2009: The Minor variation procedure was introduced

This allowed licensees the option to make small amendments​ to their licence, for example minor changes to the layout or to add a non-contentious licensable activity using a simplified and cheaper procedure. Extending alcohol hours is excluded from this procedure. 

2010: Home Office takes over licensing

In 2004 alcohol licensing had been transferred to DCMS in a move seen to reflect a more relaxed approach to alcohol sales. Now, in a hardening of government policy responsibility for alcohol licensing was transferred back to the Home Office.

2011: Police Reform and Social Responsibility Act

Licensing authorities and public health bodies were added as consultees to licence applications, a removal of the ‘vicinity test’ allowing anyone anywhere to make representations; a change in language from ‘necessary’ to ‘appropriate’ in an attempt to make it easier for authorities to impose restrictions on licences; the right for licensing authorities to suspend a licence upon failure to pay the annual fee; and introducing the late-night levy to allow local authorities to charge licensed venues for the cost of additional enforcement required to manage the night-time economy, and Early Morning Restriction Orders, to allow local authorities the right to ban the sale of alcohol between the hours of midnight and 6am (not a single local authority has taken up this option). Even more tightening up.

2012: Live Music Act

Deregulated live amplified music for audiences up to 500 between 8am and 11pm.

2014-2015: Some welcome deregulation for the trade

Further deregulation of entertainment, a number of legislative changes saw relaxation for most forms of entertainment for audiences up to 500 between 8am and 11pm. The showing of films, and boxing and wrestling entertainments remain licensable.

2016: Immigration Act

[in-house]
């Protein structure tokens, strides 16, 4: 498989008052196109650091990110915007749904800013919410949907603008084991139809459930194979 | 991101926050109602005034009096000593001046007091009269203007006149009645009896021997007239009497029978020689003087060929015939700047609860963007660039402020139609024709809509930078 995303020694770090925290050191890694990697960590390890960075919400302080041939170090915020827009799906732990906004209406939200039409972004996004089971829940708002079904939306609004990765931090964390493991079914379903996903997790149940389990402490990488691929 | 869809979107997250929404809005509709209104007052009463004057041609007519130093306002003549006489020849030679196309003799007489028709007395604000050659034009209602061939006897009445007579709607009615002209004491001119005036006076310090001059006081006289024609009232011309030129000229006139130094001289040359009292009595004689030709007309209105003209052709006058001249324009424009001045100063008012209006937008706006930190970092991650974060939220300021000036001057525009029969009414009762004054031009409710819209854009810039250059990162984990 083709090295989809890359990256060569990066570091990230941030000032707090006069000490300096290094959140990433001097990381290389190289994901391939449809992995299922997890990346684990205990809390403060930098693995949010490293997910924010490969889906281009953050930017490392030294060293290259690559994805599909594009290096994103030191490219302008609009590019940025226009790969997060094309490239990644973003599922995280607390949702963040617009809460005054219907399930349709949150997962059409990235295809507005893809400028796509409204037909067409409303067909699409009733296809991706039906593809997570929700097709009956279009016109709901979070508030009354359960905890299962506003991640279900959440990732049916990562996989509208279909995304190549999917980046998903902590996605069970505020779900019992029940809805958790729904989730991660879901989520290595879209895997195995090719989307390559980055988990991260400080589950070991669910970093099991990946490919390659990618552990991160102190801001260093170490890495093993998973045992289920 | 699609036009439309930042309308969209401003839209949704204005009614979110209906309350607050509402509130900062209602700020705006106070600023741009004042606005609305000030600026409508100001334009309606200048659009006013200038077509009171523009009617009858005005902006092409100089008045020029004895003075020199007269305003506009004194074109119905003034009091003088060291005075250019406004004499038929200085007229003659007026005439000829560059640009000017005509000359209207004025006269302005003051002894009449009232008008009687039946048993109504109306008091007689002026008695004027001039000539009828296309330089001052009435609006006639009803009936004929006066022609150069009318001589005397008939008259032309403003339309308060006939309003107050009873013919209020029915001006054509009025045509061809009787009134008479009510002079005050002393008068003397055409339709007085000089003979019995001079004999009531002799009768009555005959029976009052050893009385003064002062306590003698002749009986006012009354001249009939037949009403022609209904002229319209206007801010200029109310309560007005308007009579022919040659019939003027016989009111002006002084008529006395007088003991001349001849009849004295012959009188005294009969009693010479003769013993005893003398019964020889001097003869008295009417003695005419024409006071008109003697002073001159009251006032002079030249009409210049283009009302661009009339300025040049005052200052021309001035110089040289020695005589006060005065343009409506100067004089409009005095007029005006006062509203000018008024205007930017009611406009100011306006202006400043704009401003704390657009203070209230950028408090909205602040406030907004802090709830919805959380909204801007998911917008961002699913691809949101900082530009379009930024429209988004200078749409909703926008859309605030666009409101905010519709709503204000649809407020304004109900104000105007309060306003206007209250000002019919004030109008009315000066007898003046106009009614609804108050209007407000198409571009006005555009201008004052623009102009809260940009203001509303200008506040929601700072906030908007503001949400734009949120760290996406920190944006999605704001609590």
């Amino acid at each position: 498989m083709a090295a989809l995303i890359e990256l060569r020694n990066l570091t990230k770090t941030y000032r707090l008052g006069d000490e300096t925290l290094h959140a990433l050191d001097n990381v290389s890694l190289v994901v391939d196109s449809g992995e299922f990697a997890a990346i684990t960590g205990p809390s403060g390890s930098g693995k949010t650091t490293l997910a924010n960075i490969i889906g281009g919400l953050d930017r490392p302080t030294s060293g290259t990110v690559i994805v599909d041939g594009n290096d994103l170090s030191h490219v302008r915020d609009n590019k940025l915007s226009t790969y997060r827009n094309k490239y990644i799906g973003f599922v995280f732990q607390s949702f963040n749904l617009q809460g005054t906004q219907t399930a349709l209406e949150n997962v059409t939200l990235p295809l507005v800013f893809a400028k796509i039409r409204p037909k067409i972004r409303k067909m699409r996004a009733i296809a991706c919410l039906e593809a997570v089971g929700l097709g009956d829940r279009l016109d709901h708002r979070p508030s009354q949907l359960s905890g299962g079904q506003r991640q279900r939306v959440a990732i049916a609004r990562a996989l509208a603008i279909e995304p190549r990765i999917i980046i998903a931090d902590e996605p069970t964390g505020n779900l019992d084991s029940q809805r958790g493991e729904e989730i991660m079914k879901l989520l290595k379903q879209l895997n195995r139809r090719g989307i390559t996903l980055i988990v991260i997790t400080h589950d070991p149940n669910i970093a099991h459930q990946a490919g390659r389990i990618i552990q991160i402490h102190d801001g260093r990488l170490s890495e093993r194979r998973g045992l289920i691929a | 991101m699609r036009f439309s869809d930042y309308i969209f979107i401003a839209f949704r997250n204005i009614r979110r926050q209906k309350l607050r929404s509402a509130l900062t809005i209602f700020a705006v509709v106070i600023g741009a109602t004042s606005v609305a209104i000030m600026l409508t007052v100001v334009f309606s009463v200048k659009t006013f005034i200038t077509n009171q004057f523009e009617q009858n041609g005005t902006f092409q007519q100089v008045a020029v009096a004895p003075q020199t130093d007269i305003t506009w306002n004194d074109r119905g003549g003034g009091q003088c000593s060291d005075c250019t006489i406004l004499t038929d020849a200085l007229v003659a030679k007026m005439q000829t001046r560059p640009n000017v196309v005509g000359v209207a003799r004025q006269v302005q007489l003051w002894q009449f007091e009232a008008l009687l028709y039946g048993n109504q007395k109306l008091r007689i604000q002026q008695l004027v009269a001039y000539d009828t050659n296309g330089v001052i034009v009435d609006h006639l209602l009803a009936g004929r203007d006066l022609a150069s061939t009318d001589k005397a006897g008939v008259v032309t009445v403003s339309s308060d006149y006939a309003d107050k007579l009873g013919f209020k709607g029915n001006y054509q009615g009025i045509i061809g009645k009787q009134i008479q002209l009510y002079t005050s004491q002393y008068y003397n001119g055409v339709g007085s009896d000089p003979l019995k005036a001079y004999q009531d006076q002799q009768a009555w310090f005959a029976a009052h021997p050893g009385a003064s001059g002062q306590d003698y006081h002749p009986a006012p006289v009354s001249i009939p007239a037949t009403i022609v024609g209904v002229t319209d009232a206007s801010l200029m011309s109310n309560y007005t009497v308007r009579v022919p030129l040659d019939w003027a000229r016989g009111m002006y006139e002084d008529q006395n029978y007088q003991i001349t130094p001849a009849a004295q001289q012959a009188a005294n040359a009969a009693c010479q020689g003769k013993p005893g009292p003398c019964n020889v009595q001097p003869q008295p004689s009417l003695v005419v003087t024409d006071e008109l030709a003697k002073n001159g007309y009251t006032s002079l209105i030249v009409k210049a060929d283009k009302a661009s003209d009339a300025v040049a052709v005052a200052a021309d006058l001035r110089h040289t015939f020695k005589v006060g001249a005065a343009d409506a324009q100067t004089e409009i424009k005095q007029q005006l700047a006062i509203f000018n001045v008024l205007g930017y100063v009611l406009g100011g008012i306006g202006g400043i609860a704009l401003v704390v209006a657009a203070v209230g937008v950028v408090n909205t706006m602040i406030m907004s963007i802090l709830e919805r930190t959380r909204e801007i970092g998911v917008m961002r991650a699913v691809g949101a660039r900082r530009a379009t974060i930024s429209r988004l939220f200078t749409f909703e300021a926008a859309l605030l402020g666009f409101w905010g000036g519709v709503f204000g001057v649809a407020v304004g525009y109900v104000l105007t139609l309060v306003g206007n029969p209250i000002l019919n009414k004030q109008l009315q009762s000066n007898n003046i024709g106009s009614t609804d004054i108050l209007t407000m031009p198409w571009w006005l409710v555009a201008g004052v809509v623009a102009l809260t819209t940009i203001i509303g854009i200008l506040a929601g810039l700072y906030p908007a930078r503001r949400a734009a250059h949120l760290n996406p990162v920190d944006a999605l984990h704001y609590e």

Licence holders without a right to work in the UK see their personal or premises licences lapse automatically.

2020: Covid 19: Reasons to be locked down 1, 2, 3? 

A series of acts and statutory instruments were issued by the government in response to the Covid 19 pandemic, often at breakneck speed, which impacted the hospitality sector perhaps more than any other in its history. Over the next two years we experienced national lockdown, restrictions on gatherings, the rule of six​, support bubbles, relaxations on outside trading and off-sales, local restrictions, Test and Trace, curfew, a requirement to stop ‘singing on the premises by customers in groups of more than six’, the three-tier system​, debates on what constituted a ‘substantial meal​’, with sausage rolls, pork pies and ploughman’s lunches all being the subject of intense discussion on radio phone-ins, Christmas confusion and a roadmap out of lockdown, to name but a few.

2020: Business and Planning Act

Relaxed pavement licences and deregulated off sales.

July 2023: Revised late-night levy

To include takeaways.

March 2024: Permanent pavement licence

Initially introduced during the Covid 19 pandemic, in 2022, the Fast Track Pavement Licenses became a permanent fixture​, allowing operators much greater freedom to use outside space.

The future

Poppleston Allen predicted pubs will continue to thrive, particularly those at the premium end of the market as many are doing well despite recent economic challenges.

A focus on innovation and attracting younger generations will be key going forward alongside utilising experiential concepts.

Related topics Licensing Hub

Related news

Show more